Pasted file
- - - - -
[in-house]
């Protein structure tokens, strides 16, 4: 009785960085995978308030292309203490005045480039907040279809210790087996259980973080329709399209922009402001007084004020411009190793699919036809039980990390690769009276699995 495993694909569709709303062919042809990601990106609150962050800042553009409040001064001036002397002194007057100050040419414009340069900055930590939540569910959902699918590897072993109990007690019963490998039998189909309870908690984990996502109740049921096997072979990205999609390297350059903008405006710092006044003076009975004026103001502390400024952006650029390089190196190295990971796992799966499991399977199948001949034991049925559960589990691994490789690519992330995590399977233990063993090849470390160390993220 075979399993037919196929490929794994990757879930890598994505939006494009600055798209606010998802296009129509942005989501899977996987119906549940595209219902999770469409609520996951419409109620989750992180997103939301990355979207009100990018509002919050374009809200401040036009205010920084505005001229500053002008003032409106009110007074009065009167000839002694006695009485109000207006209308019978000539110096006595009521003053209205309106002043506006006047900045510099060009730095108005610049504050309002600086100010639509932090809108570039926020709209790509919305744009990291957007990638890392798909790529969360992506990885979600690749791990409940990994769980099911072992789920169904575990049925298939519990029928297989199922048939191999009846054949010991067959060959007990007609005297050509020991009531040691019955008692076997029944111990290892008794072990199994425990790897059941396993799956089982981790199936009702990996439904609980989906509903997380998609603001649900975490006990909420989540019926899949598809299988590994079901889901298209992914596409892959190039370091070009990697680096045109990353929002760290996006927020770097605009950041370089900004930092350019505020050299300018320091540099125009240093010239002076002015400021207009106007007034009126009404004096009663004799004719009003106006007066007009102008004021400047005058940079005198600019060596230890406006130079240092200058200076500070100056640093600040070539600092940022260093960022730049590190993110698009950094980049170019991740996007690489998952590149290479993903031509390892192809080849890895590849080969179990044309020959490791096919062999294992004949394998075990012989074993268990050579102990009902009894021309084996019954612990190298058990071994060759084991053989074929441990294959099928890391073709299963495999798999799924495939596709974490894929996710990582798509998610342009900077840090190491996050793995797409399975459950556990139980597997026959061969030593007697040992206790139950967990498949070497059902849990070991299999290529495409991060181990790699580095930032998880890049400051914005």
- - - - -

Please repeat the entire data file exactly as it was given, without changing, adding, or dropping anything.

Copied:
[in-house]
């Protein structure tokens, strides 16, 4: 009785960085995978308030292309203490005045480039907040279809210790087996259980973080329709399209922009402001007084004020411009190793699919036809039980990390690769009276699995 495993694909569709709303062919042809990601990106609150962050800042553009409040001064001036002397002194007057100050040419414009340069900055930590939540569910959902699918590897072993109990007690019963490998039998189909309870908690984990996502109740049921096997072979990205999609390297350059903008405006710092006044003076009975004026103001502390400024952006650029390089190196190295990971796992799966499991399977199948001949034991049925559960589990691994490789690519992330995590399977233990063993090849470390160390993220 075979399993037919196929490929794994990757879930890598994505939006494009600055798209606010998802296009129509942005989501899977996987119906549940595209219902999770469409609520996951419409109620989750992180997103939301990355979207009100990018509002919050374009809200401040036009205010920084505005001229500053002008003032409106009110007074009065009167000839002694006695009485109000207006209308019978000539110096006595009521003053209205309106002043506006006047900045510099060009730095108005610049504050309002600086100010639509932090809108570039926020709209790509919305744009990291957007990638890392798909790529969360992506990885979600690749791990409940990994769980099911072992789920169904575990049925298939519990029928297989199922048939191999009846054949010991067959060959007990007609005297050509020991009531040691019955008692076997029944111990290892008794072990199994425990790897059941396993799956089982981790199936009702990996439904609980989906509903997380998609603001649900975490006990909420989540019926899949598809299988590994079901889901298209992914596409892959190039370091070009990697680096045109990353929002760290996006927020770097605009950041370089900004930092350019505020050299300018320091540099125009240093010239002076002015400021207009106007007034009126009404004096009663004799004719009003106006007066007009102008004021400047005058940079005198600019060596230890406006130079240092200058200076500070100056640093600040070539600092940022260093960022730049590190993110698009950094980049170019991740996007690489998952590149290479993903031509390892192809080849890895590849080969179990044309020959490791096919062999294992004949394998075990012989074993268990050579102990009902009894021309084996019954612990190298058990071994060759084991053989074929441990294959099928890391073709299963495999798999799924495939596709974490894929996710990582798509998610342009900077840090190491996050793995797409399975459950556990139980597997026959061969030593007697040992206790139950967990498949070497059902849990070991299999290529495409991060181990790699580095930032998880890049400051914005």